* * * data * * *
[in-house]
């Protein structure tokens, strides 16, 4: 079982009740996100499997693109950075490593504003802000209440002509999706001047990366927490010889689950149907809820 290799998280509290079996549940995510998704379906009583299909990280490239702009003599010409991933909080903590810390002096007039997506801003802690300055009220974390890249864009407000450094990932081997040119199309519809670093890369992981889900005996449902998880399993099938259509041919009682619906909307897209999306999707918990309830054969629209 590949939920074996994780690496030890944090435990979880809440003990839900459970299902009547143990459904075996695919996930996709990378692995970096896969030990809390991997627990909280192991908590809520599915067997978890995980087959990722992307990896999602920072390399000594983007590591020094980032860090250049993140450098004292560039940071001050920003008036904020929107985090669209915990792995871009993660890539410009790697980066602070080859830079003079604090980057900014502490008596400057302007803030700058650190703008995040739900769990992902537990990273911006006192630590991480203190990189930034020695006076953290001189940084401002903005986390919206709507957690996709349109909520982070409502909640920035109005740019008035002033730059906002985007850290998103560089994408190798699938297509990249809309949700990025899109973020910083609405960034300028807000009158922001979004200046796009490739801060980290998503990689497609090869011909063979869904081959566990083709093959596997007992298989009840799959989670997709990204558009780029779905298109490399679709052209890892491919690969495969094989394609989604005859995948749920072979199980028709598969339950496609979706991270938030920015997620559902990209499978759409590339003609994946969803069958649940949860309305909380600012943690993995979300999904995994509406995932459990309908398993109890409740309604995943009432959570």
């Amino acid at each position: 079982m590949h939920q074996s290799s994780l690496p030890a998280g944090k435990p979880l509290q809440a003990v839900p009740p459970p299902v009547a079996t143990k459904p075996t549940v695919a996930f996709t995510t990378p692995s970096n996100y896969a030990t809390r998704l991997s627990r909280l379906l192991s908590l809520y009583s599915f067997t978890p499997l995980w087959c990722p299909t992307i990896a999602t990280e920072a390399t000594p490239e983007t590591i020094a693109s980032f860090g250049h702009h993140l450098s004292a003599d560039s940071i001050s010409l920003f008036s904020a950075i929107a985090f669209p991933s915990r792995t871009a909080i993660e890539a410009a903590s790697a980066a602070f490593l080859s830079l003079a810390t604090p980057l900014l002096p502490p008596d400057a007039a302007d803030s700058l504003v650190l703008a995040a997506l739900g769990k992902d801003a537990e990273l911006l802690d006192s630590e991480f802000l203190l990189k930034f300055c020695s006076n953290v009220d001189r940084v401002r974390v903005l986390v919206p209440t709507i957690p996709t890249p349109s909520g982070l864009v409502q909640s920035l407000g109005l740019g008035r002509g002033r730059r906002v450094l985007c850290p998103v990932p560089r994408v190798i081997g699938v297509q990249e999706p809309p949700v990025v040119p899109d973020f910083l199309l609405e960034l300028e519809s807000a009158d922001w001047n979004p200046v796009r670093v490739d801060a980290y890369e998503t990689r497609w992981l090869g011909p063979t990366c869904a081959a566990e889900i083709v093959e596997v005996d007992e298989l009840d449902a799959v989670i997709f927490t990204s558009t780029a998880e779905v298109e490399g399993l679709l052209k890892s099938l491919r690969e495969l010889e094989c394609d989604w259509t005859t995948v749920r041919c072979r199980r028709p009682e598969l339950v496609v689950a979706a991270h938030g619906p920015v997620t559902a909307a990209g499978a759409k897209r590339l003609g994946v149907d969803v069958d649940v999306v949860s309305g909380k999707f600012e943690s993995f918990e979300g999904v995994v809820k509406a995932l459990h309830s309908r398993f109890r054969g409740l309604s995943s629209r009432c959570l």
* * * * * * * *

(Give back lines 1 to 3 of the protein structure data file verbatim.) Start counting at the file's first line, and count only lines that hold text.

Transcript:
[in-house]
């Protein structure tokens, strides 16, 4: 079982009740996100499997693109950075490593504003802000209440002509999706001047990366927490010889689950149907809820 290799998280509290079996549940995510998704379906009583299909990280490239702009003599010409991933909080903590810390002096007039997506801003802690300055009220974390890249864009407000450094990932081997040119199309519809670093890369992981889900005996449902998880399993099938259509041919009682619906909307897209999306999707918990309830054969629209 590949939920074996994780690496030890944090435990979880809440003990839900459970299902009547143990459904075996695919996930996709990378692995970096896969030990809390991997627990909280192991908590809520599915067997978890995980087959990722992307990896999602920072390399000594983007590591020094980032860090250049993140450098004292560039940071001050920003008036904020929107985090669209915990792995871009993660890539410009790697980066602070080859830079003079604090980057900014502490008596400057302007803030700058650190703008995040739900769990992902537990990273911006006192630590991480203190990189930034020695006076953290001189940084401002903005986390919206709507957690996709349109909520982070409502909640920035109005740019008035002033730059906002985007850290998103560089994408190798699938297509990249809309949700990025899109973020910083609405960034300028807000009158922001979004200046796009490739801060980290998503990689497609090869011909063979869904081959566990083709093959596997007992298989009840799959989670997709990204558009780029779905298109490399679709052209890892491919690969495969094989394609989604005859995948749920072979199980028709598969339950496609979706991270938030920015997620559902990209499978759409590339003609994946969803069958649940949860309305909380600012943690993995979300999904995994509406995932459990309908398993109890409740309604995943009432959570």
């Amino acid at each position: 079982m590949h939920q074996s290799s994780l690496p030890a998280g944090k435990p979880l509290q809440a003990v839900p009740p459970p299902v009547a079996t143990k459904p075996t549940v695919a996930f996709t995510t990378p692995s970096n996100y896969a030990t809390r998704l991997s627990r909280l379906l192991s908590l809520y009583s599915f067997t978890p499997l995980w087959c990722p299909t992307i990896a999602t990280e920072a390399t000594p490239e983007t590591i020094a693109s980032f860090g250049h702009h993140l450098s004292a003599d560039s940071i001050s010409l920003f008036s904020a950075i929107a985090f669209p991933s915990r792995t871009a909080i993660e890539a410009a903590s790697a980066a602070f490593l080859s830079l003079a810390t604090p980057l900014l002096p502490p008596d400057a007039a302007d803030s700058l504003v650190l703008a995040a997506l739900g769990k992902d801003a537990e990273l911006l802690d006192s630590e991480f802000l203190l990189k930034f300055c020695s006076n953290v009220d001189r940084v401002r974390v903005l986390v919206p209440t709507i957690p996709t890249p349109s909520g982070l864009v409502q909640s920035l407000g109005l740019g008035r002509g002033r730059r906002v450094l985007c850290p998103v990932p560089r994408v190798i081997g699938v297509q990249e999706p809309p949700v990025v040119p899109d973020f910083l199309l609405e960034l300028e519809s807000a009158d922001w001047n979004p200046v796009r670093v490739d801060a980290y890369e998503t990689r497609w992981l090869g011909p063979t990366c869904a081959a566990e889900i083709v093959e596997v005996d007992e298989l009840d449902a799959v989670i997709f927490t990204s558009t780029a998880e779905v298109e490399g399993l679709l052209k890892s099938l491919r690969e495969l010889e094989c394609d989604w259509t005859t995948v749920r041919c072979r199980r028709p009682e598969l339950v496609v689950a979706a991270h938030g619906p920015v997620t559902a909307a990209g499978a759409k897209r590339l003609g994946v149907d969803v069958d649940v999306v949860s309305g909380k999707f600012e943690s993995f918990e979300g999904v995994v809820k509406a995932l459990h309830s309908r398993f109890r054969g409740l309604s995943s629209r009432c959570l």